Stock Option Exit Calculator
Find out how much your options would be worth at different selling points (and, importantly, after taxes) by using this calculator.
Exercise Timing Planner
How much more would you earn if you exercise and hold onto your shares for at least a year (and unlocking the long-term capital gains tax savings) versus waiting for the IPO to exercise? This calculator runs the numbers and tells you the additional net gain you could make under various selling scenarios.
While Secfi lets you tap into the value of your options through financing, you won’t get as much cash upfront as you would if you sold your options instead (even though in the latter case you would lose the upside).
The full truth is you don’t know when your company is going to IPO.
So if you finance instead of selling your options, you don’t know exactly when you’ll experience an exit. If you instead sell your shares on a secondary marekt, you get cash as soon as the deal is done (which is often a matter of weeks or months).
SharesPost merged with Forge Global in 2020 and now the combined company operates under the name Forge Global.
Forge/SharesPost acts as a marketplace for selling private company shares so startup employees can turn their equity into liquid assets (aka cash 💰).
It's an advanced platform that has the feel of a publicly traded marketplace.
Basically, you (as the seller) set the price and quantity you want to sell. A broker gets assigned to you, and they try to match you with a buyer. They don't always find one. In terms of time, the process can go quickly (especially for companies in popular demand) but can also sometimes take weeks or months.
As of 2020, Forge/SharesPost charged sellers a baseline fee of 5% for all transactions.
Startup employees that want cash now and don’t want to wait for an exit can sell their shares and gain liquidity.
This is especially ideal if the employee doesn’t feel confident in the future of their company and isn’t optimistic about the potential value of their shares.
The process of selling shares, looking for a buyer and closing the deal can be messy, so it doesn't hurt to have a well-designed environment to place your listing. Forge also offers helpful visualization tools and some information on recent price points.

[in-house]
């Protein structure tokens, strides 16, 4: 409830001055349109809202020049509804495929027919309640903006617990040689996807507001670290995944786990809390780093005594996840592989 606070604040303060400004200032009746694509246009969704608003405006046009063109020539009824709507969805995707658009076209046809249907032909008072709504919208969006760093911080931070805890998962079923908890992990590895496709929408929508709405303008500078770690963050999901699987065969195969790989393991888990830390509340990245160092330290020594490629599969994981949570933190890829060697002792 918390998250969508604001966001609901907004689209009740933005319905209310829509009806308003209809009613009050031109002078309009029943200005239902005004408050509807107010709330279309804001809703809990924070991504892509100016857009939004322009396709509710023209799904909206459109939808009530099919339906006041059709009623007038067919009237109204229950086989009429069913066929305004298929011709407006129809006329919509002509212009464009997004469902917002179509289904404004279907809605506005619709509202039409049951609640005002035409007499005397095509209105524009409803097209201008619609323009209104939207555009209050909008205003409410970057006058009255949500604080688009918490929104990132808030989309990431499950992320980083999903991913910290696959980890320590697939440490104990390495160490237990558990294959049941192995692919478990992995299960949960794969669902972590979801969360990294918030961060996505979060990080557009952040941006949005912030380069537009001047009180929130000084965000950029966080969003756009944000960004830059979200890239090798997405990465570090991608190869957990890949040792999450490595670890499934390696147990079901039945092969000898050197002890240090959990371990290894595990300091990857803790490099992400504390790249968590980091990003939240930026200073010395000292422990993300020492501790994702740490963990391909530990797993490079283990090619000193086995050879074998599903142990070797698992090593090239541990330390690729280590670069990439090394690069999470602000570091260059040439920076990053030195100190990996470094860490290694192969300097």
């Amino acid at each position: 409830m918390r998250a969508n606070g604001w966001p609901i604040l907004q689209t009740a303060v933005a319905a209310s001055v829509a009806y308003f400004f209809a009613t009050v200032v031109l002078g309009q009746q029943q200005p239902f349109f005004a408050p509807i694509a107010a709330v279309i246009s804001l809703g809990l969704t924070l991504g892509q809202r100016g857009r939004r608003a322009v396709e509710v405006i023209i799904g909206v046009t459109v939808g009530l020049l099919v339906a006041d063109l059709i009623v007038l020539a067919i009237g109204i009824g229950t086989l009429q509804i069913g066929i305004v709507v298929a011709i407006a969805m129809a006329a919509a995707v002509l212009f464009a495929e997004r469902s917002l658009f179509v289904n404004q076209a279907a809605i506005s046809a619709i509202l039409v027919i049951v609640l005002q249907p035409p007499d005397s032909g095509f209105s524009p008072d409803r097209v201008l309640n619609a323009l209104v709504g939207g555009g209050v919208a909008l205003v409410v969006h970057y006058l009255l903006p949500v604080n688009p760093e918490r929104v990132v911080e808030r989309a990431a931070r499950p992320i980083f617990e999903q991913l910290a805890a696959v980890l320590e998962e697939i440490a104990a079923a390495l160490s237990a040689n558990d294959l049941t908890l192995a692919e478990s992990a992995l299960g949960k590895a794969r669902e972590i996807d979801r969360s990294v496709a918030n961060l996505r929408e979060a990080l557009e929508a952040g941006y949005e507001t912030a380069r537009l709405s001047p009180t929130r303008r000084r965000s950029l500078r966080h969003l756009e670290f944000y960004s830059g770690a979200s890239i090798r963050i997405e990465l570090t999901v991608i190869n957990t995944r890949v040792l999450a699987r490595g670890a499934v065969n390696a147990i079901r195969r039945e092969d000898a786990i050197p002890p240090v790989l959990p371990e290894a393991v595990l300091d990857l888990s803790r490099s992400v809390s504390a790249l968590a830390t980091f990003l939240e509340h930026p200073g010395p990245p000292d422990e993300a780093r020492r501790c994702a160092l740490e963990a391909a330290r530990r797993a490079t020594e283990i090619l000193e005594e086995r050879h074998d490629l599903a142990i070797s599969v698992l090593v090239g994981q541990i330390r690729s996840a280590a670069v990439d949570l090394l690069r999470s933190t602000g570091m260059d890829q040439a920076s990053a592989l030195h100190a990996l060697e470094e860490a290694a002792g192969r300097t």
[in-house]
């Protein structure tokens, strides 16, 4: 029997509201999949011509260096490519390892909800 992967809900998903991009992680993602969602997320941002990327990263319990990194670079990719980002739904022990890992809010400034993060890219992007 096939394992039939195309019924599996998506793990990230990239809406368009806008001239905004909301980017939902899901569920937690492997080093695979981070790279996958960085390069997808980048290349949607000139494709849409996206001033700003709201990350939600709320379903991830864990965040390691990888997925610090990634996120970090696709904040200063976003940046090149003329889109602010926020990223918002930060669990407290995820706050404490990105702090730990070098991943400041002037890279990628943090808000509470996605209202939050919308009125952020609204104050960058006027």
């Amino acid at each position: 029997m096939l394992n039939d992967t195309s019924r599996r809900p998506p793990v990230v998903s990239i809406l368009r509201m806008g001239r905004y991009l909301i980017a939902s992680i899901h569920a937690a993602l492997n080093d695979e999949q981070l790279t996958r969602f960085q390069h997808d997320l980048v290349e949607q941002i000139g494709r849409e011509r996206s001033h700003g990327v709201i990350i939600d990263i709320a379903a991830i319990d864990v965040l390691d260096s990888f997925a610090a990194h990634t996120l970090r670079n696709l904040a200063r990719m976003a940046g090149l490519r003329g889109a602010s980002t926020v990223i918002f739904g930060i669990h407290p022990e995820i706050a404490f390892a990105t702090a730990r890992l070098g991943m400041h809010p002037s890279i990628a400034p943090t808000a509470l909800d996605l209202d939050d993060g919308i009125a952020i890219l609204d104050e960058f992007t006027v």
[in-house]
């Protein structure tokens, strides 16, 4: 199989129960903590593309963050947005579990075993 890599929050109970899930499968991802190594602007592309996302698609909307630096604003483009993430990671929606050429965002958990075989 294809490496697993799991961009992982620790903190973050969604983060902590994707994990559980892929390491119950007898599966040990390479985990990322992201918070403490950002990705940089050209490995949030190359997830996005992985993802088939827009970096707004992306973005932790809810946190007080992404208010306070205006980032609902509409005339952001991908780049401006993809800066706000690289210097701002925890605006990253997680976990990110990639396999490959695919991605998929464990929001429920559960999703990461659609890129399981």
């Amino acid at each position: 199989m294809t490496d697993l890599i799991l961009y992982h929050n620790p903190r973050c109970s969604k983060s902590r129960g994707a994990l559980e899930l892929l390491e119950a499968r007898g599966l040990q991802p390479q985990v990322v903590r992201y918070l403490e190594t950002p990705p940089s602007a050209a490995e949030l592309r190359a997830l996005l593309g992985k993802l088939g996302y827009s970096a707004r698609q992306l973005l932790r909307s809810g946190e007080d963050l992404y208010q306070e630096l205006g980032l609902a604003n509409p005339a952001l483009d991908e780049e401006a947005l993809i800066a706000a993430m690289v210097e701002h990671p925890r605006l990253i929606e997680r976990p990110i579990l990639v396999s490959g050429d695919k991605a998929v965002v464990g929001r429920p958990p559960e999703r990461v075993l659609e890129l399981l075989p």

When you sell your stocks through a secondary market, you get immediate cash but you’re letting go of your ticket to the IPO.
Fair warning – you may wake up with a major case of FOMO one day if your company has a successful exit.
Many companies don’t allow selling shares on secondary markets. For those that do, company approval is required to sell on a secondary market.
It’s not always in a company’s interest to let their pre-IPO shares be traded, so many of them refuse.
Many companies reserve the Right of First Refusal (ROFR). That means when you attempt to sell your shares, your company can step in and decide to buy the shares back themselves.
If that happens, you're still on the hook for the 5% fee to Forge/SharesPost.
Secondary markets tend to favor buyers, not sellers.
The buyers expect to make a profit on the deal, so you can expect to get somewhere in the range of 80% of your shares’ current value.
The money you make is taxed at the highest possible rates
When you make the transaction to sell your options, you're on the hook for the taxes for the money you just made. And unfortunately, your profit from selling your options will be taxed at ordinary income rates – the highest tax rate there is.
You won’t gain any tax benefits the way you could by exercising early, holding your shares for over a year, and then selling – in which case the money you make could be qualified as long-term capital gains and receive a more favorable tax treatment.
Forge/SharesPost requires a minimum selling amount of $100,000. Unfortunately, you can’t pool your shares with other shareholders to meet this minimum (like you can on EquityZen).
Founded in 2013, EquityZen is another secondary market similar to Forge/SharesPost.
It works basically the same way. You list your shares and a broker helps you find a buyer. As of 2020, EquityZen also charged a 5% fee on all transactions.
The biggest difference is that there’s a $175K minimum sale size (as opposed to $100K with Forge/Sharespost), but EquityZen allows sellers to pool their shares together.
Besides that, Forge/SharesPost offers a full-blown marketplace experience while EquityZen has a simpler messageboard-like look and feel.
EquityZen has the same advantages as Forge/SharesPost: if you want to cash out as much as possible on short notice, you can use their platform to find a buyer and sell your equity.
If the shares you want to sell aren’t worth enough to meet the minimum amount on either Forge/SharesPost ($100,000), EquityZen allows you to pool your shares with your colleagues to meet their required $175,000.
The disadvantages of EquityZen are similar to those of Forge/EquityZen:
Additionally, you'll need to pool up with coworkers if the shares you personally want to sell are worth less than $175,000.
It really comes down to whether financing versus selling on a secondary market is best for you.
Secfi was built for startup employees who want to exercise their options before an IPO occurs, who are looking to save money on taxes (and increase their profit), and/or who only have 90 days to exercise their options and need cash to make that happen.
Sharespost/Forge and EquityZen are better options for startup employees who want to be more liquid as soon as possible, or who aren’t optimistic about their company’s future / don't believe in a successful exit like an IPO.
If you've decided that selling is right for you rather than financing, choosing between the two platforms often comes down to which one you can actually find a buyer on. Their platforms have slight differences, but your best bet is simply to try both.